Wednesday, February 27
I love looking to the insurance category for good marketing, but not for the reasons you'd expect. It's not like the "products" are all that inspiring or that the programming is all that breakthrough. That's not the reason why I respect the industry so much.
The insurance industry shows classic good marketing. And I have learned a lot by watching it, I use it a lot in my classes when talking about tough marketing principles like positioning, brand character, and messaging development.
The insurance industry is also a near-perfect example of how good marketing balances the rational side with the emotional side of the product and of the brand.
The rational side: on the surface, and perhaps even in the details, all insurance feels relatively the same. The features are not that different from company to company, or so it seems. The products are not really all that differentiated. This is quite true of many categories when you think about it. The rational, functional attributes tend to be similar if not exactly the same from brand to brand in many categories.
The emotional side: every major brand in this industry has some sort of a unique space carved out, and it speaks in a different manner to its consumers. I even profiled it in my second book, to give positioning advice to small businesses. The industry is just that good. While virtually every brand talks about great customer service (a very emotional topic in the insurance space), each does it with a different emotional connection.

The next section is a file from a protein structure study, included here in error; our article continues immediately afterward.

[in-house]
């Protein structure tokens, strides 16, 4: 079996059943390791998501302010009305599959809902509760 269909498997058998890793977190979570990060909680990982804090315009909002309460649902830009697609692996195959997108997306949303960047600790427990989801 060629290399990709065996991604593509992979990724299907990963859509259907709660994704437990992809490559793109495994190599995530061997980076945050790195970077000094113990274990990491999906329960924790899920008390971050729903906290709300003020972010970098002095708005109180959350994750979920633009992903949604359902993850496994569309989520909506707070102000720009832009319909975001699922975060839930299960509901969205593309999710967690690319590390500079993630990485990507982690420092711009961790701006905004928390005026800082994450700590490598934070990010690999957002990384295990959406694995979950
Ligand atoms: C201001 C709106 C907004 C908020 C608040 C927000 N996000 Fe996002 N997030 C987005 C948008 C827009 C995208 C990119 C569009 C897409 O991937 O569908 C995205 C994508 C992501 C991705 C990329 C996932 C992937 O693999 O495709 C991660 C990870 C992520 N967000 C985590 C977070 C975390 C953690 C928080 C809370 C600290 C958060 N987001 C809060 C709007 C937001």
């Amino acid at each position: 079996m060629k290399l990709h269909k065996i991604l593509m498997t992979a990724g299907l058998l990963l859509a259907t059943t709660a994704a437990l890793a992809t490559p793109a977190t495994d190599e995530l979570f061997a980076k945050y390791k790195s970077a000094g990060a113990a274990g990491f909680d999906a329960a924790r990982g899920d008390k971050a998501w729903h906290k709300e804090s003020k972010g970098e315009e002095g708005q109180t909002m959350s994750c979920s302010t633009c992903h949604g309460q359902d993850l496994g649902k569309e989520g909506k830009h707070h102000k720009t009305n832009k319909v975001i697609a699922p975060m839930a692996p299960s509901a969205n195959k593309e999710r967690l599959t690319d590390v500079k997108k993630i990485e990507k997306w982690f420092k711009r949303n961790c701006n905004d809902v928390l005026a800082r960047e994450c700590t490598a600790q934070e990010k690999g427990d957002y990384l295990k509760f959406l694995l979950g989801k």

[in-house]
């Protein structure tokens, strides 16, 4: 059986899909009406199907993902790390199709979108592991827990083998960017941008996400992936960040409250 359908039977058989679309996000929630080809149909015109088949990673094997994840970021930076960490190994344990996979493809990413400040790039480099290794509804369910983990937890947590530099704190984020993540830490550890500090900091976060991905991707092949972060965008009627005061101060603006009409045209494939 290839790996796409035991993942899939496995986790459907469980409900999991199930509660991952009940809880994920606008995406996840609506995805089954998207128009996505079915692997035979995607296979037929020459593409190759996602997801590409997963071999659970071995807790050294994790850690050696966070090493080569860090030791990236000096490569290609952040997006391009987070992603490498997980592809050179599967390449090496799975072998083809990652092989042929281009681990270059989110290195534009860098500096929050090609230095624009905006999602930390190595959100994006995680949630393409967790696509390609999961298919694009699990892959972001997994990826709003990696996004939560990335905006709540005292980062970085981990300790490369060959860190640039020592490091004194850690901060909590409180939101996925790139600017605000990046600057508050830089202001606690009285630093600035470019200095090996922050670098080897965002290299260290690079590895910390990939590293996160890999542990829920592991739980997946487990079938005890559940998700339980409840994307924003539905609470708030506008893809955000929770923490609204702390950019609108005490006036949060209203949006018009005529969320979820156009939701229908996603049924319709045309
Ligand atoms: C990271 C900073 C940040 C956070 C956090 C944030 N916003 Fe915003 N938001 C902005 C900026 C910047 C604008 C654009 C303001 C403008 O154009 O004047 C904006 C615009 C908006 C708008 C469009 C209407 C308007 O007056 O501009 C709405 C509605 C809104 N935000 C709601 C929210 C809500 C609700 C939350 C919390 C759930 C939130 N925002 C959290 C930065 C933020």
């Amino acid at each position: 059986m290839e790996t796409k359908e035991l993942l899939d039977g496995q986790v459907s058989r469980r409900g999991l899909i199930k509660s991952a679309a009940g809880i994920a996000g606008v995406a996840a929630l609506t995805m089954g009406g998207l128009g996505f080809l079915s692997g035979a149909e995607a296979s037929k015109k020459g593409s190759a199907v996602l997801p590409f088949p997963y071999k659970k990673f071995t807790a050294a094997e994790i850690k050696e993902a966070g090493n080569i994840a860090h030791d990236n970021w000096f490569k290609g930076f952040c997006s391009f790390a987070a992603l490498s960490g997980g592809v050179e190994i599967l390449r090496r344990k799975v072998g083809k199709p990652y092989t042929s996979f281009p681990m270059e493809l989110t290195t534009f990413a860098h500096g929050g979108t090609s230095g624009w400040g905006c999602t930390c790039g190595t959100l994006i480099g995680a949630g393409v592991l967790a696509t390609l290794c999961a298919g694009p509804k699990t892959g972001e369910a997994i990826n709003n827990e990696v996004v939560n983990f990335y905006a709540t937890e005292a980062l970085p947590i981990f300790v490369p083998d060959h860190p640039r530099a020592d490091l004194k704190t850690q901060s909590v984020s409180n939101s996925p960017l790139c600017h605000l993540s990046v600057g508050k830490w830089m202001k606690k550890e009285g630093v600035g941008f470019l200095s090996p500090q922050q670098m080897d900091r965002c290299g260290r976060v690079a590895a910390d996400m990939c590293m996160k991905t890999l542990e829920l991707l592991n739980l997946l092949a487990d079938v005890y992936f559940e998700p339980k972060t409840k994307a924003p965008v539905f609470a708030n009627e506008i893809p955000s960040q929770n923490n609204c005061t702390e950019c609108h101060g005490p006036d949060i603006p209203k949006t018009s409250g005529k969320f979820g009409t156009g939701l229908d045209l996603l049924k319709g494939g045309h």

State Farm: like a good neighbor, State Farm is there.
Nationwide: Nationwide is on your side.
The Prudential: get a piece of the rock.
All of these brands talk about "being there" but in an different kind of emotional manner, appealing to different target audiences as a result.
The other great part about the insurance industry is that it's constantly evolving in its messaging. I cite Nationwide here because it has been "on your side" for years. Years. Now suddenly, the brand takes it to a new direction, talking about how its customers are "members". The brand says that it stands behind its "members," not its "shareholders." Powerful, actually, and a new way of saying that the brand will "be there," putting its members first (presumably at a time of need). It's a new, fresh way of capturing the emotional benefit of "being there" by saying that you're more important than anything/anyone else, including profits.
I kind of like it ... and feel inspired by it. What's your experience? Jim.
President, Cohn & Wolfe NA
Author, The Experience Effect series
Marketing Professor, NYU